And you know, that'll be enough of a differentiation for a lot of people, especially when you factor in the production... which is where if I'm going to nitpick, I tend to find my toughest handups with this album. And again, I get why this album has eased back on the jazzier live elements that charactered Bucket List Project - it's aiming for a more grim, fragmented, downbeat atmosphere while still maintaining a Chicago sound with the firmer live basslines and the touches of horns that creep in, all the while letting the programmed percussion sound rougher and grimier and the mixes sinking into murkier tones. And as you'd expect the album can feel a little slower and longer, although Saba's faster flows do a solid enough job keeping the pace and when this album can switch in some live drums and more aggressive jazzy elements - the second halves of 'GREY' and 'PROM / KING' are great examples of this - it can hit a vibe I really like. But this is also where we have to talk about some of the tonal choices, specifically in the pianos and guitars that almost intentionally sound askew or off-key - which can work, don't get me wrong, but it can become increasingly hit-and-miss if they connect, especially if the production further submerges them and especially when they tack on the autotuned passages that pick up an odd graininess that I'm not sure is the best fit. The wonky bass on 'LIFE', the out-of-tune pianos on 'CALLIGRAPHY' and 'PROM / KING', and especially the bad tuning on 'FIGHTER' and 'BROKEN GIRLS', if you can't vibe with the tuning quickly or once SABA chops it up to ride, it can be hit-and-miss. And while on that subject, for as many of these songs feel like two parts, the switch-ups can be pretty hit-and-miss too, from the drippier outro to 'BROKEN GIRLS' to the pitch-shifted trap segment at the end of 'FIGHTER' that feels really tacked on to a much better song.

But I'm not going to deny that these elements don't fit the atmosphere... and this takes us to the hardest conversation about this album: the content. To put it bluntly, if there's a mood for this album it's analogous to what Earl was exploring throughout Some Rap Songs: depression, projections of strength amidst piecemeal success, and dealing with grief in the face of real losses, which for Saba comes with his cousin and fellow member of PIVOT Gang John Walt. And when this album sticks to those stories and that arc, I'd argue it hits the most success, from the missed connections and guilt that wrack the in medias res opening of 'BUSY / SIRENS' to the sunken depression of 'CALLIGRAPHY' to the truly excellent storytelling that infuses 'FIGHTER' and the final two songs of this album. 'FIGHTER' in particular stands out vividly, as Saba shows in sharp relief the fair fistfights might become unfair with his girl when she refuses to engage - we'll come back to this - all the way to perhaps the least fair fight of all - against himself. And while I usually have issues with songs like 'GREY' that rant against the exploitative music industry, I at least have to give Saba credit for acknowledging the same twisted hustle anyway that would profit off of his pain, especially given that 'CALLIGRAPHY' shows just how much of his bars serve as a coping mechanism and the industry is extrapolating it to an omnipresent feeling of melancholic grey. And while it's good to acknowledge that Saba has turned on the radio in 2018 too, I do want to highlight a persistent issue about this album: a weird defensiveness surrounding his insecurities, especially with women. 'BROKEN GIRLS' is the most immediate example and probably the weakest song on the album because of it - yes, I appreciate the balanced framing and the trauma that Saba has suffered does make his actions explainable, but by tacking on that outro it's clear he's trying to give himself an out, and while 'CALLIGRAPHY' is saying he doesn't want anybody to feel sorry for him, 'BROKEN GIRLS' feels like a betrayal of that. Then there's 'LOGOUT', another anti-social media song which brings up Chance for an underwhelming verse and doesn't quite seem to mesh with the album's themes and atmosphere as much as I'd like. But I'll give Saba this: the album ends incredibly well, first with the extended storytelling describing the complexities of his relationship with Walt - detailing a cousin his parents separated Saba from given his poorer background, the rougher crowd he hung around with and yet Saba's desire to fit in amongst them riding on sheer exhaustion, and his requirement to take public transit where he was killed - and then ultimately on a brighter note with 'HEAVEN ALL AROUND ME', offering a moment of respite from Walt's perspective as he might now be in a better place - and by extension, so is Saba.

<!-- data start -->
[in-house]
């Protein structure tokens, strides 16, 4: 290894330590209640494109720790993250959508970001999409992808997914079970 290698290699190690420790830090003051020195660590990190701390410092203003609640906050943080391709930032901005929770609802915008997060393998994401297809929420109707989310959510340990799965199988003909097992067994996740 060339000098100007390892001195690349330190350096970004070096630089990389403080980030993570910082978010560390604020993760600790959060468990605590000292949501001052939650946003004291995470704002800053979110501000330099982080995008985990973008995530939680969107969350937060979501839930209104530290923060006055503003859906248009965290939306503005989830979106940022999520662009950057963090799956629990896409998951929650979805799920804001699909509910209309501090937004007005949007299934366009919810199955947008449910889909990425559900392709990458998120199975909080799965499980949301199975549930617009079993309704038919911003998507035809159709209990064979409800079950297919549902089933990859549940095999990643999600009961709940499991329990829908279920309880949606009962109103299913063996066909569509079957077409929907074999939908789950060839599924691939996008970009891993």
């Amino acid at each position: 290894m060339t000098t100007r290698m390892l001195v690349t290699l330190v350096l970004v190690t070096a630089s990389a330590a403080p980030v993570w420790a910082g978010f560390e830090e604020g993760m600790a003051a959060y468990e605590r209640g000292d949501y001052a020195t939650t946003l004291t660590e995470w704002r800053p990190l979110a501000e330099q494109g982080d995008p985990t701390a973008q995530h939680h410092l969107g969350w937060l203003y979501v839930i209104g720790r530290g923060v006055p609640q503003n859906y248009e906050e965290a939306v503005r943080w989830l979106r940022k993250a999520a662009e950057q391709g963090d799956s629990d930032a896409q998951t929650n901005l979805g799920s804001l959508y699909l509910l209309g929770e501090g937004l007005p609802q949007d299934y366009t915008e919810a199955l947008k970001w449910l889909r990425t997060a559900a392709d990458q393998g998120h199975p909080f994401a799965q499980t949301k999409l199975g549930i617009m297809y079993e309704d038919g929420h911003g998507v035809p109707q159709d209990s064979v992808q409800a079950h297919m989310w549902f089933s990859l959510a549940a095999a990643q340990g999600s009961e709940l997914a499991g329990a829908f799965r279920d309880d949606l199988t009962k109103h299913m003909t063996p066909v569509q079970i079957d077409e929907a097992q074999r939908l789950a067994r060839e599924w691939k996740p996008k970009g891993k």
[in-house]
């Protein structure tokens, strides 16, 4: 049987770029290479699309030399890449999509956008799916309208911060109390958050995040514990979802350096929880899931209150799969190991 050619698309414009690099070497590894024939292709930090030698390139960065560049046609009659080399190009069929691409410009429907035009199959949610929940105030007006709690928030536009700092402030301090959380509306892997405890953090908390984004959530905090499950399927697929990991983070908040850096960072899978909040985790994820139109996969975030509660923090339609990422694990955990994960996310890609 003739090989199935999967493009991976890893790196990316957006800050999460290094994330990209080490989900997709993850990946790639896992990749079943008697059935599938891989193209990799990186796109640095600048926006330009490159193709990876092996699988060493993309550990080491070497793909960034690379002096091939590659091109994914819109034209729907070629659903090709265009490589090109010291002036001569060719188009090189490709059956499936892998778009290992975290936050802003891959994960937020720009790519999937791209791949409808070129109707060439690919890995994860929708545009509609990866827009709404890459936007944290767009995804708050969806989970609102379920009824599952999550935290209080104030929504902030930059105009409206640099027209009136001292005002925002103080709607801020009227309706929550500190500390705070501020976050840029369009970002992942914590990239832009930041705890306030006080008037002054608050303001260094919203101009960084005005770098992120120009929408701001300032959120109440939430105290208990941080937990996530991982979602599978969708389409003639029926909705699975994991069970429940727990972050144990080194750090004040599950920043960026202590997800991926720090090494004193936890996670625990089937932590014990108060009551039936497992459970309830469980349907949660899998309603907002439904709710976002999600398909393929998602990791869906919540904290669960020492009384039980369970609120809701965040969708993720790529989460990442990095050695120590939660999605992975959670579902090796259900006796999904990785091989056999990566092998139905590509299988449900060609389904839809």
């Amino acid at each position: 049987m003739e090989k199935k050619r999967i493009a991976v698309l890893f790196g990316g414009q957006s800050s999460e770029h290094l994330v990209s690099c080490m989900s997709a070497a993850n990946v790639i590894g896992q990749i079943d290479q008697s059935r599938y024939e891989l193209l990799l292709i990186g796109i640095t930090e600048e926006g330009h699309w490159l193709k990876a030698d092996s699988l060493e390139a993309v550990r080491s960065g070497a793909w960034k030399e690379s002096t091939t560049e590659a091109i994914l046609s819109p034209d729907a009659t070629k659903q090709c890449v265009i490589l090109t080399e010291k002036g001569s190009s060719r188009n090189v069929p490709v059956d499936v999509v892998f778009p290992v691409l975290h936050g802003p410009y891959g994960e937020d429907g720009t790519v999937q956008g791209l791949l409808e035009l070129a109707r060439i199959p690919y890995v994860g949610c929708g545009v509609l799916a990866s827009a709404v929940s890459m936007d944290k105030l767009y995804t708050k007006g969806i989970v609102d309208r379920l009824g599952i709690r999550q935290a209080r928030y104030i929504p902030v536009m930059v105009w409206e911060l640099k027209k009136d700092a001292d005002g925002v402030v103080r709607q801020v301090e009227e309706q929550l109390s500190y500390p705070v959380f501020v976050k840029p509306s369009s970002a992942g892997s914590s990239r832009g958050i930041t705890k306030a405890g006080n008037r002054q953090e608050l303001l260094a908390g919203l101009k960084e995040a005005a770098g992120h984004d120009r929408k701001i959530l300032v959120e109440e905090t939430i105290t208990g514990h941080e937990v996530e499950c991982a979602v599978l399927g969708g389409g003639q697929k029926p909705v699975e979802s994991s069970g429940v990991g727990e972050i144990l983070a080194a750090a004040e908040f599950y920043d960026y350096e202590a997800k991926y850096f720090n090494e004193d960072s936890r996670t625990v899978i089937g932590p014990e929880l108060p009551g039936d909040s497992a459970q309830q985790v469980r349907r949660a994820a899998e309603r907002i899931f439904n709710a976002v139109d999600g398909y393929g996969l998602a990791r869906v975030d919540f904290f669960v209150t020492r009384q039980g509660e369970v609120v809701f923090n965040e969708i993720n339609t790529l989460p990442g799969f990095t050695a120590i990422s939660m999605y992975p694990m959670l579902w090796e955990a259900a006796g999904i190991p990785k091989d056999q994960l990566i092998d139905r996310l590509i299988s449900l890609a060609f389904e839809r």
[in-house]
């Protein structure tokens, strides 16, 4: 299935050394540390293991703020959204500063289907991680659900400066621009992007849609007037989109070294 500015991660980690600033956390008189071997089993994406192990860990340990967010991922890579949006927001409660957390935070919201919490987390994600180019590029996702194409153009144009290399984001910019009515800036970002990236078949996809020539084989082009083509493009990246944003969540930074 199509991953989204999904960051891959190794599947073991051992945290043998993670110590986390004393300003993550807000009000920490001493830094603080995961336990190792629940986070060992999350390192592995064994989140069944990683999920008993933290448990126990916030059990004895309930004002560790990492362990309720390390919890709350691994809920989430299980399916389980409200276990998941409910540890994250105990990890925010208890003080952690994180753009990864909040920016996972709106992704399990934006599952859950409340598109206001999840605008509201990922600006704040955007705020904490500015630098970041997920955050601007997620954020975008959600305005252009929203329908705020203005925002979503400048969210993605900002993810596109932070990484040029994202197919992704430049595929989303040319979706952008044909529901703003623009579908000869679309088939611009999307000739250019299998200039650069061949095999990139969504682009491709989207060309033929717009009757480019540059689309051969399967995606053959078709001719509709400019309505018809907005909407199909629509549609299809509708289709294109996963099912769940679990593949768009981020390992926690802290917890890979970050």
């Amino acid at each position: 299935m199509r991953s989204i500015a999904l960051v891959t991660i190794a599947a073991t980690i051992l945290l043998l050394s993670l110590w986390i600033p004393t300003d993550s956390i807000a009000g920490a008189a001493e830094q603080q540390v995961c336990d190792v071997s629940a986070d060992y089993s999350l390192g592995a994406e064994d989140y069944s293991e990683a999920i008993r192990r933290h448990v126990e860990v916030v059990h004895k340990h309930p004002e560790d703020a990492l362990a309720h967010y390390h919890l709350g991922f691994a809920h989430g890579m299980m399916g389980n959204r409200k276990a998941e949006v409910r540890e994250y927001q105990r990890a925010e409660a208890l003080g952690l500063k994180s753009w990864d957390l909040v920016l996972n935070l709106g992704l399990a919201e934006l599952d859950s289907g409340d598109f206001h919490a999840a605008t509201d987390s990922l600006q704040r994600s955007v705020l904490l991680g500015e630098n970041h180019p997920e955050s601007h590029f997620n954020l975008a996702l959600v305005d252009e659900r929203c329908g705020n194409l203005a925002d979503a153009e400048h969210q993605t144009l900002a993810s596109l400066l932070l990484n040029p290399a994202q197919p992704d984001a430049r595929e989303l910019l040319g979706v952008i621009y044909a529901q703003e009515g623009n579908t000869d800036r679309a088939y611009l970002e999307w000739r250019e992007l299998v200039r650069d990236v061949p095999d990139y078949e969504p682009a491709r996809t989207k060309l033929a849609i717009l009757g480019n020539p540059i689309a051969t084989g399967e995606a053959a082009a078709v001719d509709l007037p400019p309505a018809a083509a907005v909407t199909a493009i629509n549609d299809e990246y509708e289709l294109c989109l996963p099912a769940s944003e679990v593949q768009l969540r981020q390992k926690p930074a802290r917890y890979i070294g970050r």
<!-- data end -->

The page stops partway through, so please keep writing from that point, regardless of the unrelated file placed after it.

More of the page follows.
So at the end of the day... man, this is the sort of project that I'll admit grew on me with every listen, but also hit a peak with how much I could truly love it. The writing for the most part is really strong, the flows are great, and Saba still shows a knack for thematic resonance and honesty that I think will be great for him going forward - but stylistically, I think the next big step is to find a lane that is his alone, and while I'm absolutely confident he'll get there, I hope he can find the confidence to get there as well. As such, I'm giving this a very strong 7/10 and absolutely a recommendation, even though I'd argue all the fans and critical acclaim will do more than of my criminally late comments. Definitely worth keeping an eye on going forward, so yeah, check this out.

No comments:

Post a Comment